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Yesterday we had a family trip to a local ape rescue centre called Monkey World. All the larger apes were suitably majestic, and the little ones suitable cheeky. The ones that stole the show though, were the white cheeked Gibbons. In terms of dancing through the trees these guys have got it made – they look so totally effortless with their arm hanging and swinging. They have no tails, so they swing in the classic way that humans attempt when using the monkey bars, but it looks so utterly effortless for them, because their arms are extrodinarily long when compared to the length of their body and their shoulder and wrist joints are different to ours. They swing one hand at a time, like this:

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Gibbon, swinging

That’s when it occurred to me that this must be where the famous Repulse Monkey sequence in Tai Chi forms gets its name.

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Me, doing Repulse Monkey

The “repulse” bit I’ve always thought was kind of obvious, because you’re pushing (or striking) something away, but I could never understand what was monkey-ish about this sequence, since you are used large extended postures, rather than what I’d come to associate with monkey styles of kung fu, which are usually full of small crouching postures and darting and rolling about. However, if you look at Gibbons swinging from branch to branch, it makes sense.

Of course, Gibbons are native to south China and were even kept as pets:

“Interactions between humans and gibbons have a long history in China, as reflected in the Chinese literature and art. Especially in early China, gibbons made the objects of many literary and artistic compositions.

The popularity of captive gibbons being kept as pets appears to go as far back as written history, although a proverb by the philosopher Huai-nan-tzû (died 122 B.C.) stated: “If you put a gibbon inside a cage, you might as well keep a pig. It is not because the gibbon is then not clever or swift anymore, but because he has no opportunity for displaying his abilities” (van Gulik, 1967, p. 40).”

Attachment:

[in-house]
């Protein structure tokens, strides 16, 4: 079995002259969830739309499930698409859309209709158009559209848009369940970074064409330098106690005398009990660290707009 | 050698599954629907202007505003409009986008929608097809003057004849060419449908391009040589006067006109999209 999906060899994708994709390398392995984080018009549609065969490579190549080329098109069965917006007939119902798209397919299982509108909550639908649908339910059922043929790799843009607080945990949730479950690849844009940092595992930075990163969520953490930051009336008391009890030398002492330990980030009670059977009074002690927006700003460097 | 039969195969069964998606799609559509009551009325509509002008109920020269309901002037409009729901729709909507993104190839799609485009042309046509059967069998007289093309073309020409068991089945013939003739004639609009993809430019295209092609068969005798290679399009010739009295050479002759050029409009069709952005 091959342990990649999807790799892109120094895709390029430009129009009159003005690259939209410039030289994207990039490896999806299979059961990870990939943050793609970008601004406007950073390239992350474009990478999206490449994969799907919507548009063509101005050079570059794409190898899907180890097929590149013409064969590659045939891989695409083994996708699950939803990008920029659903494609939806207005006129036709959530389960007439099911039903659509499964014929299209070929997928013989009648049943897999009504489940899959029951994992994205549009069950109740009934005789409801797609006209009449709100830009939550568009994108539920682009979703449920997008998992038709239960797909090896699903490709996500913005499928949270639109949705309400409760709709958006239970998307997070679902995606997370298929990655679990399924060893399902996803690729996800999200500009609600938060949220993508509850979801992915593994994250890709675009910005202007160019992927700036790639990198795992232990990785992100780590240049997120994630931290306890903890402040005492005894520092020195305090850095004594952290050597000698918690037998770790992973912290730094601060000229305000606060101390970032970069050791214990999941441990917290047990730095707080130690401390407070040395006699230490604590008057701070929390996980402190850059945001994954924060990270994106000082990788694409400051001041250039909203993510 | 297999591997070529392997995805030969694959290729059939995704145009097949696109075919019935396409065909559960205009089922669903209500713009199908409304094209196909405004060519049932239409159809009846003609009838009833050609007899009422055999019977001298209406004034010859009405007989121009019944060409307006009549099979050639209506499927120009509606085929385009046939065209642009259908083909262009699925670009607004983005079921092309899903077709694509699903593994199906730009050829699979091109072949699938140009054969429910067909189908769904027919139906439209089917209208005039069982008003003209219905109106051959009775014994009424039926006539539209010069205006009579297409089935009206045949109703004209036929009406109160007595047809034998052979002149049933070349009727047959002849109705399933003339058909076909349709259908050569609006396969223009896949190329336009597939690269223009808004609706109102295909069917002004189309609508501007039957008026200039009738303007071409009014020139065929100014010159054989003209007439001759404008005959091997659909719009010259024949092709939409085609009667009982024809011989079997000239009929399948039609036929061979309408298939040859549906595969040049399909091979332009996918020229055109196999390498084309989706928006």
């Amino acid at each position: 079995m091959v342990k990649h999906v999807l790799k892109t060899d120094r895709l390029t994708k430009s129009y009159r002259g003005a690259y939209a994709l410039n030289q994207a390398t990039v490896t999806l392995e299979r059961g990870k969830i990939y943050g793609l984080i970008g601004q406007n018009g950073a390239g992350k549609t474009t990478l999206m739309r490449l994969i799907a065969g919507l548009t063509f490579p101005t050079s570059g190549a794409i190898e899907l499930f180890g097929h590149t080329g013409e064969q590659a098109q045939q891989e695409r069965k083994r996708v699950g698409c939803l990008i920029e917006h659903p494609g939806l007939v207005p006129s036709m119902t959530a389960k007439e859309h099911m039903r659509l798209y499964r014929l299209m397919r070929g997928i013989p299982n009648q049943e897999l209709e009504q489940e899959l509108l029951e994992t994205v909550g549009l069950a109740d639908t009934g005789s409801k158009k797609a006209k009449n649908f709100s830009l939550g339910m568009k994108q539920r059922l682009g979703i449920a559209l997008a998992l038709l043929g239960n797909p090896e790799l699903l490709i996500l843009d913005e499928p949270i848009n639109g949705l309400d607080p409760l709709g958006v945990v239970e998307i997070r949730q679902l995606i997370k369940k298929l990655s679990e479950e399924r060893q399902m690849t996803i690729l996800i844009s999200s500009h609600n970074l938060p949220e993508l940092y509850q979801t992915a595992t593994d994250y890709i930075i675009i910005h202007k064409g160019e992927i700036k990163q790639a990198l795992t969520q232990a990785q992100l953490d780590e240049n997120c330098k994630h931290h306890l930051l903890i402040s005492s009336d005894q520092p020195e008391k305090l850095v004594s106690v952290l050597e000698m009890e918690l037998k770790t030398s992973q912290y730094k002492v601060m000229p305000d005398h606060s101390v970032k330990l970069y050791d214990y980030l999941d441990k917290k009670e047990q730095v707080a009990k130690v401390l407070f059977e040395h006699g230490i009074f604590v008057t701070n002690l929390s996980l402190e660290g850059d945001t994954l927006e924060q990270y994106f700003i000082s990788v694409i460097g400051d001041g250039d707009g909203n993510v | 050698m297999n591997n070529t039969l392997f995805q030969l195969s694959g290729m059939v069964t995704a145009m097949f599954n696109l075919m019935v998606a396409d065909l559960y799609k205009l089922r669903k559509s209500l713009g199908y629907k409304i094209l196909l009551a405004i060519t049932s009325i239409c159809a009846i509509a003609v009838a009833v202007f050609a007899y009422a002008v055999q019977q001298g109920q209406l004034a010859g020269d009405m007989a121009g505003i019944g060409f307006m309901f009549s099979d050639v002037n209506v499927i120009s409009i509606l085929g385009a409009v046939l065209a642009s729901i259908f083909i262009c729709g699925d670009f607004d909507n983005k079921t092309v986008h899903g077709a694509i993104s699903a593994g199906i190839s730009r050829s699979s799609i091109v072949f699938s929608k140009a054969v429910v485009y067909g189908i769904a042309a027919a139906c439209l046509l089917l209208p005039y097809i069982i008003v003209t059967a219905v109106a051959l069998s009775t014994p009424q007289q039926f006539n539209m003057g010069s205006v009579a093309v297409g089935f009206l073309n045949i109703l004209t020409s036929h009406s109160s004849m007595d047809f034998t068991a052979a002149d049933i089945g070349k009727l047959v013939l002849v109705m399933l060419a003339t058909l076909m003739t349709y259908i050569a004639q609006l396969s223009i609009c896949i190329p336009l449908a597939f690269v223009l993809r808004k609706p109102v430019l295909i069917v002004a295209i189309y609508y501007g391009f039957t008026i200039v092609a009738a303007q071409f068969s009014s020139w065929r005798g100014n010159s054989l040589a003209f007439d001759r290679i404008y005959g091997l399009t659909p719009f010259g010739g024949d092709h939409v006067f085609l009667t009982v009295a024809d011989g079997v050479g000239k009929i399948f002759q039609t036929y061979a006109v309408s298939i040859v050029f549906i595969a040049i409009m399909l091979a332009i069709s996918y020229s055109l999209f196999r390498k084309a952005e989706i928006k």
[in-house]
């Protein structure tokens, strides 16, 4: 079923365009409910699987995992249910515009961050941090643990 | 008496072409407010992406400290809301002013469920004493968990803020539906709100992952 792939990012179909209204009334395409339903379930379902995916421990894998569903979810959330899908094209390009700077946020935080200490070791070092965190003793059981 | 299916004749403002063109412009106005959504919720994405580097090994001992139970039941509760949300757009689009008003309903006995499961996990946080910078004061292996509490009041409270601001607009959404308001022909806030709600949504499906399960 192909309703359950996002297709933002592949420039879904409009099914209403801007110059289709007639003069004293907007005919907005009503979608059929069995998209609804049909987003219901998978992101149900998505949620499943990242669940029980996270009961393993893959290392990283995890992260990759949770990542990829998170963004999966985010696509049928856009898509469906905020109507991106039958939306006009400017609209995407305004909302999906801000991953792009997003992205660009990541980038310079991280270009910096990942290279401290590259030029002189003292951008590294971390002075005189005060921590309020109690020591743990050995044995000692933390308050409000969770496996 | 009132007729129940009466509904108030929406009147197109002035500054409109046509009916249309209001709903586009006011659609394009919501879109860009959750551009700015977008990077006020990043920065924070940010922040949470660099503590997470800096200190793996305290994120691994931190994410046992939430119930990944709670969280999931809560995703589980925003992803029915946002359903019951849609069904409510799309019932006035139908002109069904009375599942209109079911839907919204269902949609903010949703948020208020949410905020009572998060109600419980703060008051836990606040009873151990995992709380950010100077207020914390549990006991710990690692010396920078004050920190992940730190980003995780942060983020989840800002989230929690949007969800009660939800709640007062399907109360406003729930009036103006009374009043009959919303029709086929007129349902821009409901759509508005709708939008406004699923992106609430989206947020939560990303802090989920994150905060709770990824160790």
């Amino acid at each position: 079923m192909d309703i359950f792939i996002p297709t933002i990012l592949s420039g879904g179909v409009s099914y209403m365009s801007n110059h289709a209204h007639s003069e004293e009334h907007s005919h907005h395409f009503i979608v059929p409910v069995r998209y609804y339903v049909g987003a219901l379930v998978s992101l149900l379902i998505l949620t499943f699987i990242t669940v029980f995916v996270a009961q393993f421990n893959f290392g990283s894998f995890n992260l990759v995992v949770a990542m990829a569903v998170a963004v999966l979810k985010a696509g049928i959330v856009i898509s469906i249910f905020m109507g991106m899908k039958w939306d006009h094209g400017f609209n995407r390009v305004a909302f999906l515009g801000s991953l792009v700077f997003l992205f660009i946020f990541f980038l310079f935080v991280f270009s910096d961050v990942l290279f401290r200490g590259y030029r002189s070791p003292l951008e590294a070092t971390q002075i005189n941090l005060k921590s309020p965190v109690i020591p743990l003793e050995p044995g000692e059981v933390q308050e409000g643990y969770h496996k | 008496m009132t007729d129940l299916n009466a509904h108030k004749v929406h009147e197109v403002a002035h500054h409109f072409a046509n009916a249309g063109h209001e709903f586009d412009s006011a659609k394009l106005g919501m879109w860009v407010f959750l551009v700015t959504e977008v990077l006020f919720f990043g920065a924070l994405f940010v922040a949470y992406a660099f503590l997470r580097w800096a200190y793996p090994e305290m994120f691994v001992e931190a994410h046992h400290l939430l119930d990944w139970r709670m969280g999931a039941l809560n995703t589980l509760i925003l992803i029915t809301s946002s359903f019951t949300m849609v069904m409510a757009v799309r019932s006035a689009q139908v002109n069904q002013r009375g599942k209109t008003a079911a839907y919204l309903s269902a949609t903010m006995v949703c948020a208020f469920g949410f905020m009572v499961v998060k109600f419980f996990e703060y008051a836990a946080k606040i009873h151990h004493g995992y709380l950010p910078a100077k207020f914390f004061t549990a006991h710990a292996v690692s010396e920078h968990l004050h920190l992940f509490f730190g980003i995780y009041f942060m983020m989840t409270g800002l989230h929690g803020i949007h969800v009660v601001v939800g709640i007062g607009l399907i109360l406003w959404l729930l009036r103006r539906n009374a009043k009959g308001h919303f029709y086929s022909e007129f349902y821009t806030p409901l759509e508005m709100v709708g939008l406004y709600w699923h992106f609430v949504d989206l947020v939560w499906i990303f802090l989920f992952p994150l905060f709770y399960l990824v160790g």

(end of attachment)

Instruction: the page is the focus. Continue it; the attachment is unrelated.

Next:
An example of Gibbons in historical Chinese painting:

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Unknown artist from Southern Song Dynasty.

Moving away from Gibbons, one unique character I observed in all the apes was a kind of nonchalance. One Gibbon came to the edge of their enclosure, on the farthest out branch and hung there for a few minutes by one arm looking at the strange humans who had come to see her. They are really unhurried and unbothered by anything. The Chimpanzees on patrol walk the edge of their territory unconcerned with all the people watching. Apes don’t ever appear stressed or worried by thoughts – they just do. Perhaps they’re the ultimate masters of mindfulness.

XingYi, the great internal martial art from China, has Monkey (Hu) as one of its 12 animals. I often find myself doing this sequence in a hurried way, since the movements are inherantly quick and fast, but now I think I’m going to try and slow down a bit and add an element of nonchalance to the moves as well. I think to really get that monkey character right you need to appear unconcerned about the attacker – after all, a monkey can often retreat to the safety of the higher branches after engaging, a luxury other animals don’t have when hunting or defending themselves. I think this nonchalant feel is be a key element to being able to master the XingYi animal in the correct way.

 

Spiralling the shield-fist — Viking martial arts and Xingyiquan

A discussion of the similarities between Viking and Chinese martial arts

XingYi Quan is considered to be one of the big three ‘internal’ Chinese martial arts, alongside Tai Chi Chuan and Bagua, but isn’t as widely practiced as the other two because it’s less aesthetically pleasing and less fun to practice. It’s known for its 5 fists, which map onto the 5 elements of classical Chinese thought, the most famous of which is Beng Quan, or “crushing fist”. In application XingYi is quick, sudden and effective, rather than arty and effeminate (like Tai Chi) or flashy and mysterious (like Bagua), which is strange when you consider that this art was not designed from the ground-up as an empty hand art. Its origins lie in weapons usage.